"While wrapt in these dreams of imagination, his companion gently touched him, and pointing in a direction nearly straight across the lake, said, ‘ Yon's ta cove." A small point of light was seen to twinkle in the direction in which he pointed, and, gradually increasing in size and lustre, seemed to flicker like a meteor upon the verge of the horizon. While Edward watched this phenomenon, the distant dash of oars was heard. The measured splash arrived near and more near; and presently a loud whistle was heard in the same direction. His friend with the battle-axe immediately whistled clear and shrill, in reply to the signal; and a boat, manned with four or five Highlanders, pushed for a little inlet, near which Edward was seated. He advanced to meet them with his attendant; was immediately assisted into the boat by the officious attention of two stout mountaineers; and had no sooner seated himself, than they resumed their oars, and began to row across the lake with great rapidity.

"The party preserved silence, interrupted only by the monotonous and murmured chant of a Gaelic song, sung in a kind of low recitative by the steersman, and by the dash of the oars, which the notes seemed to regulate, as they dipped to them in cadence. The light, which they now approached more nearly, assumed a broader, redder, and more irregular splendour. It appeared plainly to be a large fire; but whether kindled upon an island or the mainland, Edward could not determine. As he saw it, the red glaring orb seemed to rest on the very surface of the lake itself, and resembled the fiery vehicle in which the Evil Genius of an oriental tale traverses land and sea. They approached nearer; and the light of the fire sufficed to show that it was kindled at the bottom of a huge dark crag or rock, rising abruptly from the very edge of the water; its front, changed by the reflection to dusky red, formed a strange and even awful contrast to the banks around, which were from time to time faintly and partially enlightened by pallid moonlight.

"The boat now neared the shore, and Edward could discover that this large fire was kindled in the jaws of a lofty cavern, into which an inlet from the lake seemed to advance; and he conjectured, which was indeed true, that the fire had been kindled as a beacon to the boatmen on their return. They rowed right for the mouth of the cave; and then shipping their oars, permitted the boat to enter with the impulse which it had received. The skiff passed the little point, or platform of rock on which the fire was blazing, and running about two boats' length farther, stopped where the cavern, for it was already arched overhead, ascended from the water by five or six broad ledges of rock, so easy and regular that they might be termed natural steps. At this moment, a quantity of water was suddenly flung upon the fire, which sunk with a hissing noise, and with it disappeared the light it had hitherto afforded. Four or five active arms lifted Waverley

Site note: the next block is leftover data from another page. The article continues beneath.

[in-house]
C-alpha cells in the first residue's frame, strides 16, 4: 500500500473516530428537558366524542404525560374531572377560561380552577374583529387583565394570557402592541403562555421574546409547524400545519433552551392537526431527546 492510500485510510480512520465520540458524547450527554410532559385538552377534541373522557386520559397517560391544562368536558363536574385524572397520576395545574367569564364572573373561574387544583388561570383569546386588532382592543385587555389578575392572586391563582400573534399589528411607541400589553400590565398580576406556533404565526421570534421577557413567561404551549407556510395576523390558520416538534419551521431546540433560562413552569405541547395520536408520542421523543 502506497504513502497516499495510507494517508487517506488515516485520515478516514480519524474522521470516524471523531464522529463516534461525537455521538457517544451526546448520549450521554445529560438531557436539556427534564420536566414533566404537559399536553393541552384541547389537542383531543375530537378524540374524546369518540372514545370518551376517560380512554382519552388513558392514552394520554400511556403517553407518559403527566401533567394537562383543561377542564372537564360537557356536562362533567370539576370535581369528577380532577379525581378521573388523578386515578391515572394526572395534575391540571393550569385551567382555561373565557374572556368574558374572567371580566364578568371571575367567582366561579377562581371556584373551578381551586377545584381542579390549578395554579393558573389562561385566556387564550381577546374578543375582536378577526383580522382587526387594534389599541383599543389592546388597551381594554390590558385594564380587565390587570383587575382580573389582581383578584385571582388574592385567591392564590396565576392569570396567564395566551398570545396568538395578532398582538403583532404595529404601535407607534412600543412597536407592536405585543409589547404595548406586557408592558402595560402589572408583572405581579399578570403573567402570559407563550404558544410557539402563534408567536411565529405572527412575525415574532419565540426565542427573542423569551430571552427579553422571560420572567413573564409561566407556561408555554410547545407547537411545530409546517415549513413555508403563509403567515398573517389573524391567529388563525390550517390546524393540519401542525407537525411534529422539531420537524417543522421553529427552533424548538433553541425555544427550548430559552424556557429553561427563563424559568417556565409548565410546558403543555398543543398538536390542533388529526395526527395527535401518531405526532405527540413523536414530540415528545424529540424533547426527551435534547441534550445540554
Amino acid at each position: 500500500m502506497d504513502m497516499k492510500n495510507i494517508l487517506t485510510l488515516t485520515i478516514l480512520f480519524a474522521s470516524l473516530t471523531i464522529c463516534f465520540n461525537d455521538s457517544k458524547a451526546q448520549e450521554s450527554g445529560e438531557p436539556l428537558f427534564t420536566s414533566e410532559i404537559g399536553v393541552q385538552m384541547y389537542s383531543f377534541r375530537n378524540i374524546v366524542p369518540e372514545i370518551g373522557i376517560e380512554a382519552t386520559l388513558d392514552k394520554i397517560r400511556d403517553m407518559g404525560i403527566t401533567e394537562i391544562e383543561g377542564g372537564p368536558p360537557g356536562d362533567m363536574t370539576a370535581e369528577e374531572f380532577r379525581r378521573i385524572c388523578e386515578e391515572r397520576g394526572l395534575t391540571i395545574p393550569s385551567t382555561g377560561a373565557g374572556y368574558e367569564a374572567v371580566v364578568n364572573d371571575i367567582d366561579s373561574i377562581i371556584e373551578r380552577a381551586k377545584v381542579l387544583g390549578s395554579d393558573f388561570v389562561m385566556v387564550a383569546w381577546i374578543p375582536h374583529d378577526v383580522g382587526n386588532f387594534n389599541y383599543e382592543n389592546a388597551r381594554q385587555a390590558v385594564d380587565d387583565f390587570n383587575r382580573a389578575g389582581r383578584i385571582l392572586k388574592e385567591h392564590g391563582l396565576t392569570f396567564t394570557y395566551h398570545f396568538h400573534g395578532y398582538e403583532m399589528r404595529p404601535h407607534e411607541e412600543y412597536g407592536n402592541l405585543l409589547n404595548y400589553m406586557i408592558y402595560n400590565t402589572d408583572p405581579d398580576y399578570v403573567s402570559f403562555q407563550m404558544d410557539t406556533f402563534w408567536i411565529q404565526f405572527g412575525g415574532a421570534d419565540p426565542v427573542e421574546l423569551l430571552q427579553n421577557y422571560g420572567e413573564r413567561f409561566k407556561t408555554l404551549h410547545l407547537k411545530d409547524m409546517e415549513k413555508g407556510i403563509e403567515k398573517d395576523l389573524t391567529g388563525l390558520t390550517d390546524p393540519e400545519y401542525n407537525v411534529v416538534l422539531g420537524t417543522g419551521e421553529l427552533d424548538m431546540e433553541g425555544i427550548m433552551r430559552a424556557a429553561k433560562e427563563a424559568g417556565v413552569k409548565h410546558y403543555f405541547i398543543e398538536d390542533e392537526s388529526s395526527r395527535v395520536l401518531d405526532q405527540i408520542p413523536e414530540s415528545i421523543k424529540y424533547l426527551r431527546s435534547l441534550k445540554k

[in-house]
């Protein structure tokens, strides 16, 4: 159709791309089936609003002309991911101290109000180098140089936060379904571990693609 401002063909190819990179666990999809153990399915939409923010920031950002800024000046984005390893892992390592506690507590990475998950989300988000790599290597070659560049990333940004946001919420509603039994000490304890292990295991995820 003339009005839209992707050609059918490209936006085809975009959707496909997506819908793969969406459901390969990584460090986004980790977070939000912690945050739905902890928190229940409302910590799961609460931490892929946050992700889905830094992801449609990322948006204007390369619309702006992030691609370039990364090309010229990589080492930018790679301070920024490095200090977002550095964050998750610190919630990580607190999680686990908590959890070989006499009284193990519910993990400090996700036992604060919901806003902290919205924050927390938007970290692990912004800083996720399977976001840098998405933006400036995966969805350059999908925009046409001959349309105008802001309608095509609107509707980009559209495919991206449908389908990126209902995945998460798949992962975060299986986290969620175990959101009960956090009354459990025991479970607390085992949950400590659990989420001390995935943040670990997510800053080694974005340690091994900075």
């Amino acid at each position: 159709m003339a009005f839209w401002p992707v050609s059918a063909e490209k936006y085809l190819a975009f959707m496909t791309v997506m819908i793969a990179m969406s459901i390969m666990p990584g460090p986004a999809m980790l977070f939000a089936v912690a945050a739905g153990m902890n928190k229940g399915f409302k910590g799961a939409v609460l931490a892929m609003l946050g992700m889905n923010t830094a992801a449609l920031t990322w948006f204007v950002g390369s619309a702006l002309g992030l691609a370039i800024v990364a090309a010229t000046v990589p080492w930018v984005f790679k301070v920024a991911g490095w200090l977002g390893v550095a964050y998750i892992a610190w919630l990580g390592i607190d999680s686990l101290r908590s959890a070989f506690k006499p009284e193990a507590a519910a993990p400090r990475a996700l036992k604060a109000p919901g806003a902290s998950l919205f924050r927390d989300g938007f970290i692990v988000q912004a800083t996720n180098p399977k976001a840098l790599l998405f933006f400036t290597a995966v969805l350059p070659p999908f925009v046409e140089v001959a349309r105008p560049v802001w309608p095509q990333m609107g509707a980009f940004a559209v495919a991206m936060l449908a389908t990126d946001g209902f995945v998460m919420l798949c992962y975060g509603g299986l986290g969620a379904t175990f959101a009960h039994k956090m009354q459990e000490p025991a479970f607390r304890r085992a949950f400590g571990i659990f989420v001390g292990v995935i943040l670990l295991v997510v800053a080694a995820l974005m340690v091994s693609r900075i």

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A NIGHT IN BEAN LEAN'S CAVE.

out of the boat, placed him on his feet, and almost carried him into the recesses of the cave. He made a few paces in darkness, guided in this manner; and advancing towards a hum of voices, which seemed to sound from the centre of the rock, at an acute turn Donald Bean Lean and his whole establishment were before his eyes.

"The interior of the cave, which here rose very high, was illuminated by torches made of pine-tree, which emitted a bright and bickering light, attended by a strong, though not unpleasant odour. Their light was assisted by the red glare of a large charcoal fire, round which were seated five or six armed Highlanders, while others were indistinctly seen couched on their plaids, in the more remote recesses of the cavern. In one large aperture, which the robber facetiously called his spence (or pantry), there hung by the heels the carcases of a sheep or ewe, and two cows, lately slaughtered.

"Being placed at a convenient distance from the charcoal fire, the heat of which the season rendered oppressive, a strapping Highland damsel placed before Waverley, Evan, and Donald Bean, three cogues, or wooden vessels, composed of staves and hoops, containing imrigh, a sort of strong soup made out of a particular part of the inside of the beeves. After this refreshment, which, though coarse, fatigue and hunger rendered palatable, steaks, roasted on the coals, were supplied in liberal abundance, and disappeared before Evan Dhu and their host with a promptitude that seemed like magic, and astonished Waverley, who was much puzzled to reconcile their voracity with what he had heard of the abstemiousness of the Highlanders. — A heath pallet, with the flowers stuck uppermost, had been prepared for him in a recess of the cave; and here, covered with such spare plaids as could be mustered, he lay for some time watching the motions of the other inhabitants of the cavern. Small parties of two or three entered or left the place without any other ceremony than a few words in Gaelic to the principal outlaw, and when he fell asleep, to a tall Highlander who acted as his lieutenant, and seemed to keep watch during his repose. Those who entered seemed to have returned from some excursion, of which they reported the success, and went without farther ceremony to the larder, where cutting with their dirks their rations from the carcases which were there suspended, they proceeded to broil and eat them at their own time and leisure.